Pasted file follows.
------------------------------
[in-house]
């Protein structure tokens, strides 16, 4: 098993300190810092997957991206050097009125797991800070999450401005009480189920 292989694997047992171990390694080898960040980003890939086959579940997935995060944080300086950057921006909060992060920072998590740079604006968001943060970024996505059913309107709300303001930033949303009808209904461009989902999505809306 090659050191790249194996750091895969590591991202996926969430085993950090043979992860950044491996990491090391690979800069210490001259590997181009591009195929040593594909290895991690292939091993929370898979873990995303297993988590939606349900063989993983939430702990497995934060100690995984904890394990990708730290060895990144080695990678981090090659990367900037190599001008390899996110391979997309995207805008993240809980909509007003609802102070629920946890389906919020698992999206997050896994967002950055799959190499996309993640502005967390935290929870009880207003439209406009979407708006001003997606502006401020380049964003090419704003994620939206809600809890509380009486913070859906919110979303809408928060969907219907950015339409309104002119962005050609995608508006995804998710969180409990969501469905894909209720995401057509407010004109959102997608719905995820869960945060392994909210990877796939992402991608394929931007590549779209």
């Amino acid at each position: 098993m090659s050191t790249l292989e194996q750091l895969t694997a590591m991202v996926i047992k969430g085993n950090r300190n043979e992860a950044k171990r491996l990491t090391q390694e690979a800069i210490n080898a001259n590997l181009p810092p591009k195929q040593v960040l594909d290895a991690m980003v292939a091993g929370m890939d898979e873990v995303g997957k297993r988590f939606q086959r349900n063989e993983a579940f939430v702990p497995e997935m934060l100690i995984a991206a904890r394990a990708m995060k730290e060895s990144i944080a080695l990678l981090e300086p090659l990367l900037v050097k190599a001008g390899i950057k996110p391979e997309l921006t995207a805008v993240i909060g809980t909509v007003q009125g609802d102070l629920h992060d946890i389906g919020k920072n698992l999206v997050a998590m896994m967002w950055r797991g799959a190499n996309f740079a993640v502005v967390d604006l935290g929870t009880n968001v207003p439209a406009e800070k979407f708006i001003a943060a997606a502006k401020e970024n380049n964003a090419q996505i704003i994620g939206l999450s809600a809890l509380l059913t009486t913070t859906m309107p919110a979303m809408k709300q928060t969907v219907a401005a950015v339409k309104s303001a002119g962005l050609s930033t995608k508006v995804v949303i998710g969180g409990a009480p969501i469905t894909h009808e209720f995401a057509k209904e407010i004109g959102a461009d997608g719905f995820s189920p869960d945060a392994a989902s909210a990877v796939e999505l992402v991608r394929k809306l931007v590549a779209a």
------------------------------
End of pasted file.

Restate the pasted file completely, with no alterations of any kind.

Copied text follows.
[in-house]
């Protein structure tokens, strides 16, 4: 098993300190810092997957991206050097009125797991800070999450401005009480189920 292989694997047992171990390694080898960040980003890939086959579940997935995060944080300086950057921006909060992060920072998590740079604006968001943060970024996505059913309107709300303001930033949303009808209904461009989902999505809306 090659050191790249194996750091895969590591991202996926969430085993950090043979992860950044491996990491090391690979800069210490001259590997181009591009195929040593594909290895991690292939091993929370898979873990995303297993988590939606349900063989993983939430702990497995934060100690995984904890394990990708730290060895990144080695990678981090090659990367900037190599001008390899996110391979997309995207805008993240809980909509007003609802102070629920946890389906919020698992999206997050896994967002950055799959190499996309993640502005967390935290929870009880207003439209406009979407708006001003997606502006401020380049964003090419704003994620939206809600809890509380009486913070859906919110979303809408928060969907219907950015339409309104002119962005050609995608508006995804998710969180409990969501469905894909209720995401057509407010004109959102997608719905995820869960945060392994909210990877796939992402991608394929931007590549779209």
């Amino acid at each position: 098993m090659s050191t790249l292989e194996q750091l895969t694997a590591m991202v996926i047992k969430g085993n950090r300190n043979e992860a950044k171990r491996l990491t090391q390694e690979a800069i210490n080898a001259n590997l181009p810092p591009k195929q040593v960040l594909d290895a991690m980003v292939a091993g929370m890939d898979e873990v995303g997957k297993r988590f939606q086959r349900n063989e993983a579940f939430v702990p497995e997935m934060l100690i995984a991206a904890r394990a990708m995060k730290e060895s990144i944080a080695l990678l981090e300086p090659l990367l900037v050097k190599a001008g390899i950057k996110p391979e997309l921006t995207a805008v993240i909060g809980t909509v007003q009125g609802d102070l629920h992060d946890i389906g919020k920072n698992l999206v997050a998590m896994m967002w950055r797991g799959a190499n996309f740079a993640v502005v967390d604006l935290g929870t009880n968001v207003p439209a406009e800070k979407f708006i001003a943060a997606a502006k401020e970024n380049n964003a090419q996505i704003i994620g939206l999450s809600a809890l509380l059913t009486t913070t859906m309107p919110a979303m809408k709300q928060t969907v219907a401005a950015v339409k309104s303001a002119g962005l050609s930033t995608k508006v995804v949303i998710g969180g409990a009480p969501i469905t894909h009808e209720f995401a057509k209904e407010i004109g959102a461009d997608g719905f995820s189920p869960d945060a392994a989902s909210a990877v796939e999505l992402v991608r394929k809306l931007v590549a779209a």